You’ve got grand ideas! You’re up to speed on all the latest AI, AR, VR, and hardware technology. You’re excited to push the boundaries of what’s possible and be on the cutting edge of the industry. How do you retain this enthusiasm while designing with a design system?
How to design with GEL
By Mark Marshall
It’s a design mindset
If you’re new to enterprise design, you’ll soon find it requires a different mindset to agency, consulting, or startups. It’s not so much about pushing the latest trends live, gaining billable hours, or speed to market (although this is still important).
Enterprise design requires consideration for multiple streams of work, often dealing with legacy systems, and with the challenge of traditional corporate structures creating silos with co mpeting interests. Because of this, standardisation and efficiencies in design and delivery become increasingly vital, and this where a design system can help.
Actually, what is a design system?
We describe our design system, the Global Experience Language (GEL), as:
The Global Experience Language (GEL) is our single source of truth, providing everything you need to deliver our brand promises and create consistent, coherent customer experiences across our entire digital landscape faster, and with less effort.
In practical terms and in its simplest form, its a set of assets and guidelines which meet brand, CX, UX, UI, and development criteria, designed to be reused in order to realise the benefits mentioned.
Right, how do I use it?
First and foremost, usability and accessibility has to be the foundation from which we design. Luckily, GEL elements, components, and patterns are all user tested and accessibility tested. Bonus! However, it’s important to remember that context can change many things as can the way products are built in code, so user and accessibility testing should always be part of your project.
Maybe you’re a CX designer creating a form and want to keep it lo-fi for now. Great! We’ve got the Forms paper prototyping sheets to help you out. Get familiar with our Research and design practise methodologies to help you deliver great outcomes.
UX designers can access component and pattern rationale through Confluence, use tools like the Forms paper prototyping sheets to rapidly prototype low fidelity user journeys and screens, and see forms components and patterns in action through Protoform.
UI designers can download the latest Multi-brand Sketch UI kit, and get up to speed on our brand and design standards such as Typography and Colour elsewhere on the GEL website. Assemble high quality mock-ups and prototypes using the Sketch UI Kit while Protoform is another useful tool for seeing the behaviour of components and patterns.
Developers can go straight to the Design System to read implementation guidelines and grab code, while also referencing Protoform, our interactive demonstration of common form patterns. Protoform provides best-practice consideration for responsive layout, WCAG accessibility compliance, user experience and brand requirements.
Want to know more about our design methodologies? Check it out in Confluence
I don’t want to be told what to do though...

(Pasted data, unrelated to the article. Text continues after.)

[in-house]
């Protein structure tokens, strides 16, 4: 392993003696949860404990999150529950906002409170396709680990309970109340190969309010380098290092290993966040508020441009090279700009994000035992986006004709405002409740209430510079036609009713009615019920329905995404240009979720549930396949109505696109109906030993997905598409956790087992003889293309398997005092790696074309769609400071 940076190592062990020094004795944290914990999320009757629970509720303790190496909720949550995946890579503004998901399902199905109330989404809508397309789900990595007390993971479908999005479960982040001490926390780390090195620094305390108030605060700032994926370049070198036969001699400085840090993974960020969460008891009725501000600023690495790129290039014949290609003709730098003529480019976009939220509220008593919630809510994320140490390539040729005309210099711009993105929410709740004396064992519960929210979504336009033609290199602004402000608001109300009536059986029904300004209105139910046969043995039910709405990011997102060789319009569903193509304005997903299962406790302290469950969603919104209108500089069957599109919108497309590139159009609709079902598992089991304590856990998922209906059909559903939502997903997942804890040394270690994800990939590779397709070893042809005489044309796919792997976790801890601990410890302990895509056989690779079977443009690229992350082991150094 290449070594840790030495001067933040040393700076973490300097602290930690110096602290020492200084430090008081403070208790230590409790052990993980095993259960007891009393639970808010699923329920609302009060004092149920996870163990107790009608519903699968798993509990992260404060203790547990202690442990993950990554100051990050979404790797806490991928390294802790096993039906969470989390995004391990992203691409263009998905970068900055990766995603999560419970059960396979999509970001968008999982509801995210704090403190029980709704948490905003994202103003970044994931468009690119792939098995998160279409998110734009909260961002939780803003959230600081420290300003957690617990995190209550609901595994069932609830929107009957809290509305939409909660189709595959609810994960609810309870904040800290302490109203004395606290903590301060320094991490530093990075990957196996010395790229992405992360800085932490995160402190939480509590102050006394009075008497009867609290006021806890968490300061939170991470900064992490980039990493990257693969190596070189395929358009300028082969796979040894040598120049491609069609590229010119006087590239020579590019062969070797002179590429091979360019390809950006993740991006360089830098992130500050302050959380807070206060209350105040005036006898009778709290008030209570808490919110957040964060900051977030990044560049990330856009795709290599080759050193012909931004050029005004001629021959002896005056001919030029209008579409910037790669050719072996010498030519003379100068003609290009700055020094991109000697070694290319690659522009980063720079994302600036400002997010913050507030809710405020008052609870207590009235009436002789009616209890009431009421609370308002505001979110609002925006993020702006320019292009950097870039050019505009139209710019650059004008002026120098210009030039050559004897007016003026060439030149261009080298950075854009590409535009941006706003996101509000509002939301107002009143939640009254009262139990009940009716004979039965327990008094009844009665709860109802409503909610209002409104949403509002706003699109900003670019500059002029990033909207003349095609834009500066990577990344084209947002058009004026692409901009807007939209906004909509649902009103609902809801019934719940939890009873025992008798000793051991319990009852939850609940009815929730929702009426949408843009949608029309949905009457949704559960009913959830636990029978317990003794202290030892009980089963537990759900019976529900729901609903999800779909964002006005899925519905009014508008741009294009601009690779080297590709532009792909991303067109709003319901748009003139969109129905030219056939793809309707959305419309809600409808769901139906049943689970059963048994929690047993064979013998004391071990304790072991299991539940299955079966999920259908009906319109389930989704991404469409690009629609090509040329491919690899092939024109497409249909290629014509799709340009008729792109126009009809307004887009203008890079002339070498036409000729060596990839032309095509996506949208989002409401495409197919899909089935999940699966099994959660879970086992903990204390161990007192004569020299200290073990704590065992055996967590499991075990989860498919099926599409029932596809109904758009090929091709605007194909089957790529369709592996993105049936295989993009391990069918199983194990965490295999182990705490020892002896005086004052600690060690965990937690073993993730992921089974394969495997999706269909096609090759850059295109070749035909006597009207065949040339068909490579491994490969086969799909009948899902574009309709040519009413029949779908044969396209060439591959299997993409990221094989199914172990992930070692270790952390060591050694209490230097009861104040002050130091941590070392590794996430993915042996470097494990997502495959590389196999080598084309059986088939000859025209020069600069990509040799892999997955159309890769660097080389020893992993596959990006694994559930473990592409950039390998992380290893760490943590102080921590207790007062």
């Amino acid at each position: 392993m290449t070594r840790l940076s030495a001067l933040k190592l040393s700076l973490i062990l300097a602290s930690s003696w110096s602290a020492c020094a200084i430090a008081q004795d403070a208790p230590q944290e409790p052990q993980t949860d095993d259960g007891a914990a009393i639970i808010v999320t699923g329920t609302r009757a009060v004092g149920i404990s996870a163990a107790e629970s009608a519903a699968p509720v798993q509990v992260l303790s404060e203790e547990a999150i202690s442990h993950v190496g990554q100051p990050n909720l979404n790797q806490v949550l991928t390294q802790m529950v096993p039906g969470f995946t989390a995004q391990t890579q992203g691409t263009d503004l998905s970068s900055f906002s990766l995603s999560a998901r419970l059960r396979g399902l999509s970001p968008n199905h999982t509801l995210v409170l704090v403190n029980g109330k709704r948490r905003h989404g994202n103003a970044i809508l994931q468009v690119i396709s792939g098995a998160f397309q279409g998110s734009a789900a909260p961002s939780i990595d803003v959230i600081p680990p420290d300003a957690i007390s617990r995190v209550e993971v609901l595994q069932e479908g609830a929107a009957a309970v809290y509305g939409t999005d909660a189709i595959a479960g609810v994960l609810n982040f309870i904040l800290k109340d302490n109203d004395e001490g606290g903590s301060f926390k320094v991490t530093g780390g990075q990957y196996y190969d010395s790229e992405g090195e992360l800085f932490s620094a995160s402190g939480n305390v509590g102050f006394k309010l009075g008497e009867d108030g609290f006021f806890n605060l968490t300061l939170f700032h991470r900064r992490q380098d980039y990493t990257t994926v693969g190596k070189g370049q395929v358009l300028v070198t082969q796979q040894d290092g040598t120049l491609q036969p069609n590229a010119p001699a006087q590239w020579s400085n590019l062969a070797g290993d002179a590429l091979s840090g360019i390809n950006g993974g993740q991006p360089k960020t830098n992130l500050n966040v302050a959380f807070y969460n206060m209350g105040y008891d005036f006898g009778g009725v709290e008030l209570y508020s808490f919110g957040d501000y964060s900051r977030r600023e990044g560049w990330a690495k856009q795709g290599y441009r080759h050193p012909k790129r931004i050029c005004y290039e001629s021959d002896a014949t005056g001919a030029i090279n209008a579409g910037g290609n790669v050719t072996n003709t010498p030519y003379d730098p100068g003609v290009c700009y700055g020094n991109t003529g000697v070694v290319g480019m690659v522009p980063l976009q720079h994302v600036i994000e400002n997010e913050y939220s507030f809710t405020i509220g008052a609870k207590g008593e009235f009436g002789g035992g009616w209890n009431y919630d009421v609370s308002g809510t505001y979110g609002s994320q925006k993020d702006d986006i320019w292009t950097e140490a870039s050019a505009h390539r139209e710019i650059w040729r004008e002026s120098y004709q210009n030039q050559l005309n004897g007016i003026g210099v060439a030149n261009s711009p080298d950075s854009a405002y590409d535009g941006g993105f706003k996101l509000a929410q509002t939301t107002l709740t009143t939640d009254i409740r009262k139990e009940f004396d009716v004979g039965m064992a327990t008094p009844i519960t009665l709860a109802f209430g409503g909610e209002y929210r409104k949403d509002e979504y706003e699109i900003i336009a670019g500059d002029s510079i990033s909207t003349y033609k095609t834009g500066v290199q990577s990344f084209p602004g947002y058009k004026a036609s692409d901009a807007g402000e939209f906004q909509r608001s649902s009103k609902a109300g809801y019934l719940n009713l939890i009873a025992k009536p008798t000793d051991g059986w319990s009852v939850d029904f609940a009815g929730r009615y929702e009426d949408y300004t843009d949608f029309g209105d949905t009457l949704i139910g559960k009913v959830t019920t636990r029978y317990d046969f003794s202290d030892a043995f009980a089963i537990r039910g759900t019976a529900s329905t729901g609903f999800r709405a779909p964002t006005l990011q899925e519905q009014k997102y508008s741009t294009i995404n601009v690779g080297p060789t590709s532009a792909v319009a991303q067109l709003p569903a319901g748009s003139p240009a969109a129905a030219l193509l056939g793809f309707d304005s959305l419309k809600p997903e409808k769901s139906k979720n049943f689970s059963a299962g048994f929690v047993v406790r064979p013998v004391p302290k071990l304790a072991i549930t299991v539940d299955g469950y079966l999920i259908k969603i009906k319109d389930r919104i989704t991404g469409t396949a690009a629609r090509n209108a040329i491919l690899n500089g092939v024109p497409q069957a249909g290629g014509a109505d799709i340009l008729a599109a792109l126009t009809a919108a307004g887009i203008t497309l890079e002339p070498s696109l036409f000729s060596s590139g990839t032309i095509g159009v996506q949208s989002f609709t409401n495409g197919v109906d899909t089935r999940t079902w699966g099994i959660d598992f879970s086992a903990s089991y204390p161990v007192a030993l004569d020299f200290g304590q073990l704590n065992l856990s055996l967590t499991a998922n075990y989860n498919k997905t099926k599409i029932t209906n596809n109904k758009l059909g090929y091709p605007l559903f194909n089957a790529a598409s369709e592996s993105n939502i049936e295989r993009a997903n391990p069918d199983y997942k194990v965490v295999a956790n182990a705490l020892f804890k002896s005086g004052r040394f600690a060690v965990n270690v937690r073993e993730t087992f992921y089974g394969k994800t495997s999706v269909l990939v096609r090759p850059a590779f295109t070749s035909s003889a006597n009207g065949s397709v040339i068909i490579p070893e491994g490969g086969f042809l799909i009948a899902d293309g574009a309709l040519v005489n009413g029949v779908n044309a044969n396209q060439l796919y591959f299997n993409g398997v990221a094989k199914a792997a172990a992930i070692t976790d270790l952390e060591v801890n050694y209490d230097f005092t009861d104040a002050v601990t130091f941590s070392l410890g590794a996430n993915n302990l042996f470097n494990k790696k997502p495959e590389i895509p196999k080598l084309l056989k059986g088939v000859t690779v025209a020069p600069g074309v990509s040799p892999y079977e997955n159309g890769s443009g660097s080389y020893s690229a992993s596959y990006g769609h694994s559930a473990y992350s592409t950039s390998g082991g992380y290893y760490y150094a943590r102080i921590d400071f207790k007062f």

Who does! But this is less about stifling creativity and more about creating opportunity and ensuring scalability and compliance. There’s no denying the benefits for the business and customer of reusing design and code and by doing so you’re freeing up yourself and your team to solving other more important problems or adding value elsewhere in the experience.
GEL elements, components, and patterns look and behave the way they do because they factor in so many criteria to be useful across multiple scenarios and multiple brands. The more the design system is used on your project, the more efficiencies you inherit, and the more risk is reduced.
I’ve got a really cool idea, can I use it?
Sure! While we actively encourage use of the design system, it’s up to your team to decide to deviate, however there are a few things you should be aware of if you decide to do so.
Consider these things first:
- What customer problem are you trying to solve?
- Is there an existing component or pattern to serve this need?
- Have you considered other ways to solve the problem other than through the interface
- Is it scalable?
- Is there scope for a new design in your project?
- What is the cost to build?
- How much time will it take to build?
- Does it integrate with existing system architecture?
- Is this of value to the customer or just a ‘cool new thing’?
And when it comes to designing for enterprise, is it:
- Meeting usability standards
How do I suggest an improvement or iteration?
Improvement is what we’re all about. Build, test, deliver, learn, repeat, right? If you feel you have a better way of doing something or have a new pattern for consideration by all means let us know.
Reframing your approach
Designing with a design system isn’t hard. When you realise by designing with a design system you’re contributing to something bigger than a single page or screen, it all makes sense.
This all results in consistent customer experiences increasing NPS, brand recall and integrity.
It’s about shifting your priorities and focus from solving isolated problems to owning the solution from a holistic approach.